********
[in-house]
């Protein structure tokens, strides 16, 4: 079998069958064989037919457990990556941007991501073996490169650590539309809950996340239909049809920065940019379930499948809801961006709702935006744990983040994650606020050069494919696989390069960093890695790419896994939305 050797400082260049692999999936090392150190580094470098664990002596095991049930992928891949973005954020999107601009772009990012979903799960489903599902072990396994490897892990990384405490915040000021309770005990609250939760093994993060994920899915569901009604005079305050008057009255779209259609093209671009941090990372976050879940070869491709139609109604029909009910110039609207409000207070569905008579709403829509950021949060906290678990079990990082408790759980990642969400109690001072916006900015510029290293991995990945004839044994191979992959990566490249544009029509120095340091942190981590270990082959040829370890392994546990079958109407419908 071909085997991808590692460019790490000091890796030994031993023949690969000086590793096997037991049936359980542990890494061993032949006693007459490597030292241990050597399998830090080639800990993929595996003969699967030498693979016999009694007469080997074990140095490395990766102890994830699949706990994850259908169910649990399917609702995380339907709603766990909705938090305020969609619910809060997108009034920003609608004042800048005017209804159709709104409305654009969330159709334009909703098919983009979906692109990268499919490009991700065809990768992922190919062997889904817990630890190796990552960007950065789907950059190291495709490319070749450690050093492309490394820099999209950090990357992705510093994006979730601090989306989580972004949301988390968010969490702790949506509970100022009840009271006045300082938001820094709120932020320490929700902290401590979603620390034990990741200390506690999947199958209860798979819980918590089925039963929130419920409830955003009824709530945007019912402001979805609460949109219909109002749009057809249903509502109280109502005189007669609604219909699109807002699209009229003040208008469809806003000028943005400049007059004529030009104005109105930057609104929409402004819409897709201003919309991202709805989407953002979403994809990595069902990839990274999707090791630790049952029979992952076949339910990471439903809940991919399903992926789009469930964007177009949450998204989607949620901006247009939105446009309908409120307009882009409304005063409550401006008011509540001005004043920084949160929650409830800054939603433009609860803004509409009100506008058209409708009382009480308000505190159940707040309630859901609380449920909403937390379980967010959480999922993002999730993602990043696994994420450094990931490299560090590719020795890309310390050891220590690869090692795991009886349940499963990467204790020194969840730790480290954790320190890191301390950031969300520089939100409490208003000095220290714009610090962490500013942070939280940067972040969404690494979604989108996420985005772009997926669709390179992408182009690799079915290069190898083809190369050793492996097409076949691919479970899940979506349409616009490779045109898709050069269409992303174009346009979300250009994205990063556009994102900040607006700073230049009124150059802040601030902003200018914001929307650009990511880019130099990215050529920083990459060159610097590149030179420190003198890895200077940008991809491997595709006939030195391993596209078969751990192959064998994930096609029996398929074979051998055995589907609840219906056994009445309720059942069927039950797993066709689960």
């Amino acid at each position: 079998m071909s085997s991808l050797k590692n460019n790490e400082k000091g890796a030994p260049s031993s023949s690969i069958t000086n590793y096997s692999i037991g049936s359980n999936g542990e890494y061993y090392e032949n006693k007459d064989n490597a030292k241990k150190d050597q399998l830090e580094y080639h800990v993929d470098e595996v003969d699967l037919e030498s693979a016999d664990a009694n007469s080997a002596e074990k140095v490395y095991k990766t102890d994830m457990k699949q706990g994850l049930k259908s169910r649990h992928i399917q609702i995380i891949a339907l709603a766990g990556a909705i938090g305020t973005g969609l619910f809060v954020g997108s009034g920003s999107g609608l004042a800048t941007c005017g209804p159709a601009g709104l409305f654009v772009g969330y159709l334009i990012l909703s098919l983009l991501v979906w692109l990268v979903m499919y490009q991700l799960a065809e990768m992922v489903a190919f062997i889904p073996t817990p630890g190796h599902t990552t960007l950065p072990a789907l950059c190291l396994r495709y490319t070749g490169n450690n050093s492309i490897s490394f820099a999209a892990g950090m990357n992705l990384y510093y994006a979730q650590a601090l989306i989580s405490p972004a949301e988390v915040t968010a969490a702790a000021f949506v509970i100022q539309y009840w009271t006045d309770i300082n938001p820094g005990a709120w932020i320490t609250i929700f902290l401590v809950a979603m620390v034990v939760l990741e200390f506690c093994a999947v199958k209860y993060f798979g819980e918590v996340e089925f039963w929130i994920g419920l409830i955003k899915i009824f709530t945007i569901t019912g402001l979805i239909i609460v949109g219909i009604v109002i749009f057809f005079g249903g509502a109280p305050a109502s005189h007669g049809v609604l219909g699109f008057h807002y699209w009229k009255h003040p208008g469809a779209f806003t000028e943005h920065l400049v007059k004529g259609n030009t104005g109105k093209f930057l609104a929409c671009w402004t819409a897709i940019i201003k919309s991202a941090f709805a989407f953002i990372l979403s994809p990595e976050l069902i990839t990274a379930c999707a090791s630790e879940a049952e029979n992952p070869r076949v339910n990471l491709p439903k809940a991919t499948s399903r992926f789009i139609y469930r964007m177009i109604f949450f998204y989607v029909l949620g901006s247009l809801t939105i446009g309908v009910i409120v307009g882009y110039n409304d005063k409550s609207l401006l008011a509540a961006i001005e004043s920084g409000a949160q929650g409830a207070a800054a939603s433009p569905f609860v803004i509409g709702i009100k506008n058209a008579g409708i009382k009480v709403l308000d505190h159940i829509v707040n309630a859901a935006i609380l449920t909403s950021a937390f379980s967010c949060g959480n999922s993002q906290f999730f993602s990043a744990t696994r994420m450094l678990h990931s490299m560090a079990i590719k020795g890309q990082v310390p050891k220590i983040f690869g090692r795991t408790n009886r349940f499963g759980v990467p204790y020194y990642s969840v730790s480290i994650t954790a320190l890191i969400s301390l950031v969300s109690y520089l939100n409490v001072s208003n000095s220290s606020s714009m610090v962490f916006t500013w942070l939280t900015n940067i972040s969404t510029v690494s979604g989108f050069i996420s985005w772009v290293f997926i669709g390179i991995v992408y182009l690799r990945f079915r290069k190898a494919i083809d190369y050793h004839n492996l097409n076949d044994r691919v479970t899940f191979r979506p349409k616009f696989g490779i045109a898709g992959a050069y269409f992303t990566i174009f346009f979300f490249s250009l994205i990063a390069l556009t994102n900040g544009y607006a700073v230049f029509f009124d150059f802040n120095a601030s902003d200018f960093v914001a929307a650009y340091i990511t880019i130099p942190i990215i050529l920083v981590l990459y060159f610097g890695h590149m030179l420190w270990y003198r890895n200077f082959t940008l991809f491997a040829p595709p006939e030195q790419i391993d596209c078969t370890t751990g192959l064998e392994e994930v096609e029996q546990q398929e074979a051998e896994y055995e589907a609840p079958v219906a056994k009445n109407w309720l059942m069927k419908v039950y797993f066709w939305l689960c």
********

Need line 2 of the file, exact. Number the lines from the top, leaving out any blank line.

């Protein structure tokens, strides 16, 4: 079998069958064989037919457990990556941007991501073996490169650590539309809950996340239909049809920065940019379930499948809801961006709702935006744990983040994650606020050069494919696989390069960093890695790419896994939305 050797400082260049692999999936090392150190580094470098664990002596095991049930992928891949973005954020999107601009772009990012979903799960489903599902072990396994490897892990990384405490915040000021309770005990609250939760093994993060994920899915569901009604005079305050008057009255779209259609093209671009941090990372976050879940070869491709139609109604029909009910110039609207409000207070569905008579709403829509950021949060906290678990079990990082408790759980990642969400109690001072916006900015510029290293991995990945004839044994191979992959990566490249544009029509120095340091942190981590270990082959040829370890392994546990079958109407419908 071909085997991808590692460019790490000091890796030994031993023949690969000086590793096997037991049936359980542990890494061993032949006693007459490597030292241990050597399998830090080639800990993929595996003969699967030498693979016999009694007469080997074990140095490395990766102890994830699949706990994850259908169910649990399917609702995380339907709603766990909705938090305020969609619910809060997108009034920003609608004042800048005017209804159709709104409305654009969330159709334009909703098919983009979906692109990268499919490009991700065809990768992922190919062997889904817990630890190796990552960007950065789907950059190291495709490319070749450690050093492309490394820099999209950090990357992705510093994006979730601090989306989580972004949301988390968010969490702790949506509970100022009840009271006045300082938001820094709120932020320490929700902290401590979603620390034990990741200390506690999947199958209860798979819980918590089925039963929130419920409830955003009824709530945007019912402001979805609460949109219909109002749009057809249903509502109280109502005189007669609604219909699109807002699209009229003040208008469809806003000028943005400049007059004529030009104005109105930057609104929409402004819409897709201003919309991202709805989407953002979403994809990595069902990839990274999707090791630790049952029979992952076949339910990471439903809940991919399903992926789009469930964007177009949450998204989607949620901006247009939105446009309908409120307009882009409304005063409550401006008011509540001005004043920084949160929650409830800054939603433009609860803004509409009100506008058209409708009382009480308000505190159940707040309630859901609380449920909403937390379980967010959480999922993002999730993602990043696994994420450094990931490299560090590719020795890309310390050891220590690869090692795991009886349940499963990467204790020194969840730790480290954790320190890191301390950031969300520089939100409490208003000095220290714009610090962490500013942070939280940067972040969404690494979604989108996420985005772009997926669709390179992408182009690799079915290069190898083809190369050793492996097409076949691919479970899940979506349409616009490779045109898709050069269409992303174009346009979300250009994205990063556009994102900040607006700073230049009124150059802040601030902003200018914001929307650009990511880019130099990215050529920083990459060159610097590149030179420190003198890895200077940008991809491997595709006939030195391993596209078969751990192959064998994930096609029996398929074979051998055995589907609840219906056994009445309720059942069927039950797993066709689960």